W-S considering buying lot from Salem College

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The city is considering purchasing the land shown here below the highway off ramp bordered by Liberty, Cemetery, and Main Streets.

W-S considering buying lot from Salem College

The City of Winston-Salem is considering buying a downtown lot near Business 40 from Salem College for $450,850.

The .45 acre vacant lot is just south of Business 40 and is bordered by Liberty, Cemetery and Main streets and an off ramp from the highway that leads to Main and Liberty streets. That Main Street Exit ramp there will be removed when Business 40 renovations are completed, which is expected to happen in late 2020. The right-of-way land where the ramp is located is expected to be conveyed to the city, which could expand that property if the city did purchase it.  The money to buy it would come from 2014 general obligation bonds for economic development sites and infrastructure.

The land for sale was purchased by Salem College for $625,000 in 2012. It’s located across Main Street from the college’s McHugh Sisters Flats, which opened in 2015. This summer, it was reported that Salem College owes about $26 million and was put on probation by an accreditation agency, which said the college is still in good standing but needs to eliminate the debt to be taken off probation. The college is working to raise money to pay the debt without raising tuition.

During the City Council Finance Committee meeting on Monday, Oct. 8, the offer to buy the land at the appraised value of $450,850 got mixed reactions. The college put the lot on the open market and informed City Council John Larson of the opportunity. Larson said the land is strategically located between the heart of downtown and places like Old Salem. It’s also near The Strollway that connects those two areas.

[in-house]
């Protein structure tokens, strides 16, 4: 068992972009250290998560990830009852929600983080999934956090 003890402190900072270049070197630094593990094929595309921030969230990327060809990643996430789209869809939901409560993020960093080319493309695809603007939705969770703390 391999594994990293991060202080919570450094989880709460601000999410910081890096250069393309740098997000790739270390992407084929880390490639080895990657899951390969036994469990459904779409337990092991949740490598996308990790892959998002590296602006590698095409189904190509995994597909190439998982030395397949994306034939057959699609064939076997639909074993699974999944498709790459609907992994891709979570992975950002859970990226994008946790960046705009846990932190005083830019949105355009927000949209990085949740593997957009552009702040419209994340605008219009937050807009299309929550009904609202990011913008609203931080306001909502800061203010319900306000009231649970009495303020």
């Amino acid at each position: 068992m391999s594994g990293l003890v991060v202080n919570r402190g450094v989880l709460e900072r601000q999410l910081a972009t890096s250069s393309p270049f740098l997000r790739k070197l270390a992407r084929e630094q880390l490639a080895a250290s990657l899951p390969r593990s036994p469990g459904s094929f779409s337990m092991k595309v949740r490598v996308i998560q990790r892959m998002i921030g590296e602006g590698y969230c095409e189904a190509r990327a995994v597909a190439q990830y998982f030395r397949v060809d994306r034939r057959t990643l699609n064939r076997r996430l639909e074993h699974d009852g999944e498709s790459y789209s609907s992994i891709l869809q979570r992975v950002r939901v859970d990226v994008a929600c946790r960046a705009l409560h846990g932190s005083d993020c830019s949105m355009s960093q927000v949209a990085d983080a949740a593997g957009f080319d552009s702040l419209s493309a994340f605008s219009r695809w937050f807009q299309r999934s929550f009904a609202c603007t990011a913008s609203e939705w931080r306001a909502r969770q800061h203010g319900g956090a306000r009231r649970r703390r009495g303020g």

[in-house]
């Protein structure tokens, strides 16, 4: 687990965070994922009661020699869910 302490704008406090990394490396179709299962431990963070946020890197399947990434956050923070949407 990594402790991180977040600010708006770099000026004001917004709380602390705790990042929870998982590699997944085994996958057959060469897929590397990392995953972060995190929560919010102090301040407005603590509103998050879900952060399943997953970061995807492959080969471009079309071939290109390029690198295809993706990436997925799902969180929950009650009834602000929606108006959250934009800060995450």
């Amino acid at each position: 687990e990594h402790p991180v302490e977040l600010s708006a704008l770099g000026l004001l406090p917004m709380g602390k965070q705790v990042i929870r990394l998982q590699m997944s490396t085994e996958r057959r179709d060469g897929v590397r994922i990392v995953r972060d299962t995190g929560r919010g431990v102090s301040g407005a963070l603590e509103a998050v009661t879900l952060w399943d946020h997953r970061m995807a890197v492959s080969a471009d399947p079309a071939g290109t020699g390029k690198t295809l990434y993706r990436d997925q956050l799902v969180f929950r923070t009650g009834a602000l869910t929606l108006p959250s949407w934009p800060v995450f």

City Council Member Jeff MacIntosh and Finance Chairman Robert Clark also saw potential in the land once it’s combined with the adjoining right of way.

“We don’t do this every day, but it’s not every day we get offered this type of arrangement,” said Clark.

City Council Member Derwin Montgomery, who is also co-owner of The Chronicle, said he didn’t object to the principle of buying the land, but asked if the city would be buying property in the inner city as well. He said land purchases should be part of a strategy and wanted a short list of properties the city might be interested in.

Mayor Pro Tempore Vivian Burke questioned the sale and wanted a list of properties the city already owns.

City Council Member D.D. Adams said she couldn’t support the purchase when there were properties in the inner city that could be bought for businesses or affordable housing.

Clark decided to table the item until next month to give staff time to answer the council members’ question.

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